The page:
The main objective of this thesis is to study the flow characteristics of a rotary cylinder with a symmetric end plate. We performed the simulations for different velocity ratios (0, 5, 10, and 15), aspect ratios (9.053 and 18) at high Reynolds numbers (1.15 x 104 ≤ Re ≥ 6.44 x 105). We then studied the wake structure, the vortices formed in the wake region, the effect of vortex formation on the aerodynamic forces such as lift and drag. We performed computational fluid dynamics (CFD) simulations using a CFD solver, STAR-CCM+ from CD-Adapco. The results show that when the circular cylinder is stationary, the vortex shedding frequency is high; the upper and lower vortices show an asymmetrical process with the wake centerline. A significant vortex pairing can also be seen. But, with the rotation and increase in velocity ratio, the strength of vortex shedding decreases and after velocity ratio 5 the periodic vortex shedding is suppressed. The structure of the wake also modifies depending on the direction of the rotation. When aspect ratio of the circular cylinder is increased, the lift force generated on the cylinder surface is decreased. When an end plate is introduced in the region close to the stationary circular cylinder, it creates interference in the vortex formation and hence, the instabilities in the fluid flow due to vortices are decreased. The geometry of the stationary circular cylinder with an end plate seems to behave similar to a symmetric airfoil at zero angle of attack. Hence, aerodynamic forces generated on the geometry are constant. When the circular cylinder with the end plate is given a constant rotation, then the vortex formation is suppressed, the wake moves further downstream due to the end plate, the lift force generated on the surface increases and a significant decrease in drag force is also observed.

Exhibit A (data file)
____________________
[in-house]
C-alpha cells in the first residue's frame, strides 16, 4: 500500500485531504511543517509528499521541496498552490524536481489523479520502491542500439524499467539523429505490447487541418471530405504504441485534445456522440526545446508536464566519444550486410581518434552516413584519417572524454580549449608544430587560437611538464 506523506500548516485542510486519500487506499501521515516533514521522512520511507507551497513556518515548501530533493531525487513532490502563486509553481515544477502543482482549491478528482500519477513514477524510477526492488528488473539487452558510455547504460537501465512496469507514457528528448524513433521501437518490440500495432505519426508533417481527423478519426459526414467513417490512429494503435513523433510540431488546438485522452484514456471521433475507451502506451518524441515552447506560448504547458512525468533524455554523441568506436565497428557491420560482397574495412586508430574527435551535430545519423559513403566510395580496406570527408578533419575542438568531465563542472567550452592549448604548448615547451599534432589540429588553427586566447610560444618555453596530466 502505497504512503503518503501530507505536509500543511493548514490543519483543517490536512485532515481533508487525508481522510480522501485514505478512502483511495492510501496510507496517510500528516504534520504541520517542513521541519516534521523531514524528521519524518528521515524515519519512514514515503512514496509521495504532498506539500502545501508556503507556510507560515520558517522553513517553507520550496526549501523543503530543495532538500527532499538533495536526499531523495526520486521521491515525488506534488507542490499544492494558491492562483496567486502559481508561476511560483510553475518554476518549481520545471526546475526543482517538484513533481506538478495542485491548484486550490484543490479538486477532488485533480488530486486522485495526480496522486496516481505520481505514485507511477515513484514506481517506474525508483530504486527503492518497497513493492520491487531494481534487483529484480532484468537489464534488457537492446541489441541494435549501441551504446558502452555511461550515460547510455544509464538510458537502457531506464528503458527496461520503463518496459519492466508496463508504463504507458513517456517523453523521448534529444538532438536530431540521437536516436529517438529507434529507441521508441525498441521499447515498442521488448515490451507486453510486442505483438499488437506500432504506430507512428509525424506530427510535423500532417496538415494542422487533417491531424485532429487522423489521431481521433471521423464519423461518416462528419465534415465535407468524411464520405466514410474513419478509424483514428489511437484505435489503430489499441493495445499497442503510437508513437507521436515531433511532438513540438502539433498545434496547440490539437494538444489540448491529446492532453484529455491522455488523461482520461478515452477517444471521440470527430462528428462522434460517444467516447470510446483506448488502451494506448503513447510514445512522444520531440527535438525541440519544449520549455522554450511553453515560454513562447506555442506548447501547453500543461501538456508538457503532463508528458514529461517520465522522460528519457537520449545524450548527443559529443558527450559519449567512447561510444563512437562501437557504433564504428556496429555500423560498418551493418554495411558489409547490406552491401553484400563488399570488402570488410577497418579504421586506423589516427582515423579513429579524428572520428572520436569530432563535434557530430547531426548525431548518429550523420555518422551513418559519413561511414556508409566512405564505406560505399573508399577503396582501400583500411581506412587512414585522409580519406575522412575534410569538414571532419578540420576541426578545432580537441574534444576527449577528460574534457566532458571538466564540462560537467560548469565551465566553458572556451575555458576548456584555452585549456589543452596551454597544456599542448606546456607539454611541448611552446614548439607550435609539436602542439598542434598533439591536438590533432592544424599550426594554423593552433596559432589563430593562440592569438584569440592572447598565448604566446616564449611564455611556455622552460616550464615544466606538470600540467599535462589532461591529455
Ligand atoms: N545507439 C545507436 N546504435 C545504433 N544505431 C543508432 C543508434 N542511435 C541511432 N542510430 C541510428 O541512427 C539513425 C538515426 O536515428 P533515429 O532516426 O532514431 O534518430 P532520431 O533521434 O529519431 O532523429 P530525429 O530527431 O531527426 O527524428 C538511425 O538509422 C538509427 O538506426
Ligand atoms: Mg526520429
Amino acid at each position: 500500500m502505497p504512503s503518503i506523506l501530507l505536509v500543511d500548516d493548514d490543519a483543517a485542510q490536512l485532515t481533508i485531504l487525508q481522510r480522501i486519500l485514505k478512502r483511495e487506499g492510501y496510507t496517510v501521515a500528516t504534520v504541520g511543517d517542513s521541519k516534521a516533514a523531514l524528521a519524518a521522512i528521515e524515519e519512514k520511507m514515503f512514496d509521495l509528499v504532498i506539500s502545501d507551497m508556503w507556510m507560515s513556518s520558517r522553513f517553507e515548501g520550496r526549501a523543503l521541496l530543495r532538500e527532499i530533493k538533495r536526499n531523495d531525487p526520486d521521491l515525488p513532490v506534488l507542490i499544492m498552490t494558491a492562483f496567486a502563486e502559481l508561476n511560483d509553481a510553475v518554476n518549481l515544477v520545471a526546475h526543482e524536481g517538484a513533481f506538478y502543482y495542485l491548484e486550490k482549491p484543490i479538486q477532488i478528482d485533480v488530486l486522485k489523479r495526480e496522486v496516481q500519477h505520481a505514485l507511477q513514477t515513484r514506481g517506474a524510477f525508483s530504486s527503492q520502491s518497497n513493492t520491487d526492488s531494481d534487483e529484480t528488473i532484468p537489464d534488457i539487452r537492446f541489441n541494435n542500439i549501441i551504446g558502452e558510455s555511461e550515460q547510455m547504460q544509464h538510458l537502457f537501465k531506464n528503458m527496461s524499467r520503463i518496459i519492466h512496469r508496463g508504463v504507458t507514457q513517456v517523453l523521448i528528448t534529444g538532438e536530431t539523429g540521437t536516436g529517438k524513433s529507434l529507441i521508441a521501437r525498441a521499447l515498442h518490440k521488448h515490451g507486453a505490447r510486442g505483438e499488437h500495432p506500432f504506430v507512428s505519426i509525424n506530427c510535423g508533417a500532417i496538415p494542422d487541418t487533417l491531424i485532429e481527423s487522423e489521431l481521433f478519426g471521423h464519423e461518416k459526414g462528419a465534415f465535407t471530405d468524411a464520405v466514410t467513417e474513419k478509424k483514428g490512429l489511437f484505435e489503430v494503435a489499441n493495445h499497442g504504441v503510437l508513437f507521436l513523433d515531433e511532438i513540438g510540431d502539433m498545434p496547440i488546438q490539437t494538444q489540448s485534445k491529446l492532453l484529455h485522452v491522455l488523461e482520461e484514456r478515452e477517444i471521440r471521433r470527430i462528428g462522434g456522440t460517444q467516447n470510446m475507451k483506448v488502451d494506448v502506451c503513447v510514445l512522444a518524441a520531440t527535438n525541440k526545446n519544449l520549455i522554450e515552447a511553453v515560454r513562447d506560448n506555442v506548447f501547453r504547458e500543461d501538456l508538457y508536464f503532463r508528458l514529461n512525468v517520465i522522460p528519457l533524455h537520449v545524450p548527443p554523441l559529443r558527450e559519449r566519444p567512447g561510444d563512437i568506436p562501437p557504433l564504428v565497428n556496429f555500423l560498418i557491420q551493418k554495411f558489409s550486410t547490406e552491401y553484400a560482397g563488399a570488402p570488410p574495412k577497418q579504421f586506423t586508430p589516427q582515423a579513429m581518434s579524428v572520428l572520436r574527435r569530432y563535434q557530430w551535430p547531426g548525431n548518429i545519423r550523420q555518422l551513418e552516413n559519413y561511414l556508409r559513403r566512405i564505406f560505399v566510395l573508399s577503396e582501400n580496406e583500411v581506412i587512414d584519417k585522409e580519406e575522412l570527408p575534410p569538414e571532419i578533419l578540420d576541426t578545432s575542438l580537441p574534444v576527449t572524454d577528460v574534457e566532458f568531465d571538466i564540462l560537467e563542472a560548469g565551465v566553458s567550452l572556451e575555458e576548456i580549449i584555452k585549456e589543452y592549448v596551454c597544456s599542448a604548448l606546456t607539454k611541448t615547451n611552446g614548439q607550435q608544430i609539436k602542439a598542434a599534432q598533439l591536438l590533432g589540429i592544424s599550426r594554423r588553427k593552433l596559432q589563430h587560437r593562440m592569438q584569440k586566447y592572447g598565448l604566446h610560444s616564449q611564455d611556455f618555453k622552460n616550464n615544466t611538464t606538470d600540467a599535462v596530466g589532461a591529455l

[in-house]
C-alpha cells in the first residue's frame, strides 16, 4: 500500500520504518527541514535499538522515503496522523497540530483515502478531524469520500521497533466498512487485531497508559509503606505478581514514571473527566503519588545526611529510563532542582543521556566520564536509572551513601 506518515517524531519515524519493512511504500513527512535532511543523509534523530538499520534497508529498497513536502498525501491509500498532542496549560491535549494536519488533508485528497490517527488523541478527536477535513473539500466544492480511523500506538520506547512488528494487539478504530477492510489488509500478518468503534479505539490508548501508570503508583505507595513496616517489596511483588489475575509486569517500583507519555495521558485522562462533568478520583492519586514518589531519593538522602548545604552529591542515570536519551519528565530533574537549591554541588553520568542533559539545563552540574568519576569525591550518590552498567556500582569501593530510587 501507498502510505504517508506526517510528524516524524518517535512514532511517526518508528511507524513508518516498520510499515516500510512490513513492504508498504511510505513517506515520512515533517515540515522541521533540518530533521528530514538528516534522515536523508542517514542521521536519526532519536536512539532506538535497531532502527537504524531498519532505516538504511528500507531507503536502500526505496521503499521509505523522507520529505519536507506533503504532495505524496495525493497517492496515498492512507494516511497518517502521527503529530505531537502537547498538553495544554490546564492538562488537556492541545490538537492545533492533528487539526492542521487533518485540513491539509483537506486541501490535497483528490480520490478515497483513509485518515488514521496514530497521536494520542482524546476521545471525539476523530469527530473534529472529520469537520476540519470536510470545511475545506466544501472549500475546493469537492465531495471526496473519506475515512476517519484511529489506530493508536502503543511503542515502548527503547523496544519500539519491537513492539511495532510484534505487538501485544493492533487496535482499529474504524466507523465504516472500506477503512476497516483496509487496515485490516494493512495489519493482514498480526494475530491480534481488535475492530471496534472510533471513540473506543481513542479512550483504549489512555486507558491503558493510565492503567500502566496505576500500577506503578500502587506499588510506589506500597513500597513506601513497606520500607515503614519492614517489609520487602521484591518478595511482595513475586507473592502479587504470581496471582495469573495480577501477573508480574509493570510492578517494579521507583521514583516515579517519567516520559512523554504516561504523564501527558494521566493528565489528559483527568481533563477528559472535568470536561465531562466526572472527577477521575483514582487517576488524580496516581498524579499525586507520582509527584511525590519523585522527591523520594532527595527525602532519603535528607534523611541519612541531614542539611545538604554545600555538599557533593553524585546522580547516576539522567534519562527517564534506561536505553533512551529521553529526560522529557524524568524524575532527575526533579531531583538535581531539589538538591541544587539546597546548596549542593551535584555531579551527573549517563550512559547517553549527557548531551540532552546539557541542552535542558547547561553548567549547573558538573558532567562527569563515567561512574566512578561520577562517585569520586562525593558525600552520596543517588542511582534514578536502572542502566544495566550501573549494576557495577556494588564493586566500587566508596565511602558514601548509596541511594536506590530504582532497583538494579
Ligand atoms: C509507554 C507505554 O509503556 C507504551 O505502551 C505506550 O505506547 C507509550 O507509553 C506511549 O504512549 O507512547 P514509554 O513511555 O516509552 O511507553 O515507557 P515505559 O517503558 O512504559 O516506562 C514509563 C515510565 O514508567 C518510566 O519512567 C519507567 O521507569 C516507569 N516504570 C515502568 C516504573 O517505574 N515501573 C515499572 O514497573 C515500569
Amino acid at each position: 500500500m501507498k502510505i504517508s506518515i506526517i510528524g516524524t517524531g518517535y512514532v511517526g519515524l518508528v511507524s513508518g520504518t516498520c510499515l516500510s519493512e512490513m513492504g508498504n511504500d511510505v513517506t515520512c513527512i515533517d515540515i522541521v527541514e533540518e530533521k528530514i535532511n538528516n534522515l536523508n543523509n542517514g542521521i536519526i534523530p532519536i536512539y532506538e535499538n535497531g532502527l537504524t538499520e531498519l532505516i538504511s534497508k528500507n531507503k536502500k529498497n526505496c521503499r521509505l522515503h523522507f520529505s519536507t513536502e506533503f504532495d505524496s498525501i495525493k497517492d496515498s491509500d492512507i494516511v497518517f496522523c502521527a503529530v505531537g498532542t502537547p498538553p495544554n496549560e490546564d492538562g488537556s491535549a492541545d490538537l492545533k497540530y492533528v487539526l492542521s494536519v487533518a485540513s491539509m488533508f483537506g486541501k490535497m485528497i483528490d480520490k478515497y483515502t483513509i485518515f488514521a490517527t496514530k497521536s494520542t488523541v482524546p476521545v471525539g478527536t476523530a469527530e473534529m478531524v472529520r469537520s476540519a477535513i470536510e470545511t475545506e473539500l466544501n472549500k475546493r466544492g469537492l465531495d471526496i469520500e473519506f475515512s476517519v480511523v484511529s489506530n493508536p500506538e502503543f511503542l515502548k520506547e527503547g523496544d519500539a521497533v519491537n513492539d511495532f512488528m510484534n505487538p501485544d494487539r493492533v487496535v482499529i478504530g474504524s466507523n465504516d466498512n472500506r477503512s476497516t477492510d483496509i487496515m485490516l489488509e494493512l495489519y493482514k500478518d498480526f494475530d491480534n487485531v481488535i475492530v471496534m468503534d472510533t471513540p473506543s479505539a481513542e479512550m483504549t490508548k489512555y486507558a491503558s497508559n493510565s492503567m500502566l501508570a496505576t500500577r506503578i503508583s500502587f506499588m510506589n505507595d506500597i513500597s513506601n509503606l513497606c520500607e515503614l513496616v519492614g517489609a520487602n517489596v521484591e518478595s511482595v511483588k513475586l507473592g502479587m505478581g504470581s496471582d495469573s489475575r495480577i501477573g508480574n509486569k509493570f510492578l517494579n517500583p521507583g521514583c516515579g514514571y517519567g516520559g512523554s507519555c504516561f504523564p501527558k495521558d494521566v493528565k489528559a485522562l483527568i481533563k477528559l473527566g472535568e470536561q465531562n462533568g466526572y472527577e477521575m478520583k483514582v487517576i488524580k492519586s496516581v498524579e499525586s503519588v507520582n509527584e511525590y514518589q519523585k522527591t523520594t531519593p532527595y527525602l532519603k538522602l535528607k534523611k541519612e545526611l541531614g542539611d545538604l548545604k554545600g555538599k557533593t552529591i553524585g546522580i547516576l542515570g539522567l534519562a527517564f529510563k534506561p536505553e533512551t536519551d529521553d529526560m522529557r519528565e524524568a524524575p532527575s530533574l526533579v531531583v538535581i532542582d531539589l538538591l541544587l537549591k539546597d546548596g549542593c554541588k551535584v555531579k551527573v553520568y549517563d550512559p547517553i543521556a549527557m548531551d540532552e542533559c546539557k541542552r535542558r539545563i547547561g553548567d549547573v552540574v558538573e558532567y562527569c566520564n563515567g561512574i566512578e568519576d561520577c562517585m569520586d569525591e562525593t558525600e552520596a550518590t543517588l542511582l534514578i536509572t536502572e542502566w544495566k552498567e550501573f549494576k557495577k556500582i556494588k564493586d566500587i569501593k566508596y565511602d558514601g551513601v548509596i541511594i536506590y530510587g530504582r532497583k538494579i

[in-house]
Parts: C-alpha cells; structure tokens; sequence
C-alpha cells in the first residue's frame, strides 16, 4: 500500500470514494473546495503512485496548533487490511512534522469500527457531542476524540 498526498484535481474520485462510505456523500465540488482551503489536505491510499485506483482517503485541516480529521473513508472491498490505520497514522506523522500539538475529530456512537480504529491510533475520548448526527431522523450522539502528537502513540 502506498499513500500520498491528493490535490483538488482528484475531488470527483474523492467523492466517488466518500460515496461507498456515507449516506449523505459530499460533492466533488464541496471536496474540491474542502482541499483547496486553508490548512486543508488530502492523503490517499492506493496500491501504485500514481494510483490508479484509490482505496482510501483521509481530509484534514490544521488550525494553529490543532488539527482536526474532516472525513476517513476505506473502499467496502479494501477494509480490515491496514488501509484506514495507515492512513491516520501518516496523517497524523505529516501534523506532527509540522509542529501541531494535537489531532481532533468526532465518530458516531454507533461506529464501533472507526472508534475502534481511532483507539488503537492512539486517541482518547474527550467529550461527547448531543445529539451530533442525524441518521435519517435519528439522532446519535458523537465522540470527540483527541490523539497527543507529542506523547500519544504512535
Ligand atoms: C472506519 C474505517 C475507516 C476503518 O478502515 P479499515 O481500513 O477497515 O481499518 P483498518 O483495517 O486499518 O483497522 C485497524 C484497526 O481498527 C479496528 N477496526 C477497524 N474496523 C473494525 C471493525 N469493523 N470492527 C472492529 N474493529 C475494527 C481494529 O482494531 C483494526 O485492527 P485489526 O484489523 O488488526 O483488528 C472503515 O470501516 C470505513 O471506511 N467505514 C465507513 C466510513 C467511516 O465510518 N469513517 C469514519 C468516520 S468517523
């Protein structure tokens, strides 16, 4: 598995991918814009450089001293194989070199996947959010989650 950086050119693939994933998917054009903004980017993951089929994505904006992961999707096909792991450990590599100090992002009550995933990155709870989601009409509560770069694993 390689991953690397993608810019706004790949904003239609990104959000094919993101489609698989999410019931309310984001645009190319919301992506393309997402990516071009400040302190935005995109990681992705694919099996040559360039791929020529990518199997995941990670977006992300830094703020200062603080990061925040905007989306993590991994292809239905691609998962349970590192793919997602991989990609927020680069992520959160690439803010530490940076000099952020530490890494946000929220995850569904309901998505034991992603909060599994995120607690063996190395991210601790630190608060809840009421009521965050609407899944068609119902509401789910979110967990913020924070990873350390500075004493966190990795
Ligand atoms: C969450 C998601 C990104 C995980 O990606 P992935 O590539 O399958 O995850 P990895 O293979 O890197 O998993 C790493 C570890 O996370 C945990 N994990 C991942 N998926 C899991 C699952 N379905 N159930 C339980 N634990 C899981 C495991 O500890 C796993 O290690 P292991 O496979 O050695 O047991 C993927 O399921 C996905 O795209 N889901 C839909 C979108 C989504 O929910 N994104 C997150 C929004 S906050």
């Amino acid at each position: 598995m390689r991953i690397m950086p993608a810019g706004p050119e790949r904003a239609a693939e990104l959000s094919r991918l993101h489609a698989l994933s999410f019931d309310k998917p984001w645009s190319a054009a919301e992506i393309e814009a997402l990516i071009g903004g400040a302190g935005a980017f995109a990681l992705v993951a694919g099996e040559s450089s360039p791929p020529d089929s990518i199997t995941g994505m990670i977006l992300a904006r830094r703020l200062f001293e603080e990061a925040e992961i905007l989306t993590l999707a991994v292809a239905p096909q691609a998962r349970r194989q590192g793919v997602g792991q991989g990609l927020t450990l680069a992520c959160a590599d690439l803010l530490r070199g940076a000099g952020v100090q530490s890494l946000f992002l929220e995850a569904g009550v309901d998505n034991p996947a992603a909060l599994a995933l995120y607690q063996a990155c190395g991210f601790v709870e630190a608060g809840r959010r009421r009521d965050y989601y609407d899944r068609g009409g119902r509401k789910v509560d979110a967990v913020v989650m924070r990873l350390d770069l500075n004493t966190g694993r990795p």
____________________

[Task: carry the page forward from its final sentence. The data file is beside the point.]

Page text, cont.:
|Advisor:||Rahai, Hamid R.|
|Commitee:||Jang, Larry, Shankar, Praveen|
|School:||California State University, Long Beach|
|Department:||Mechanical and Aerospace Engineering|
|School Location:||United States -- California|
|Source:||MAI 51/05M(E), Masters Abstracts International|
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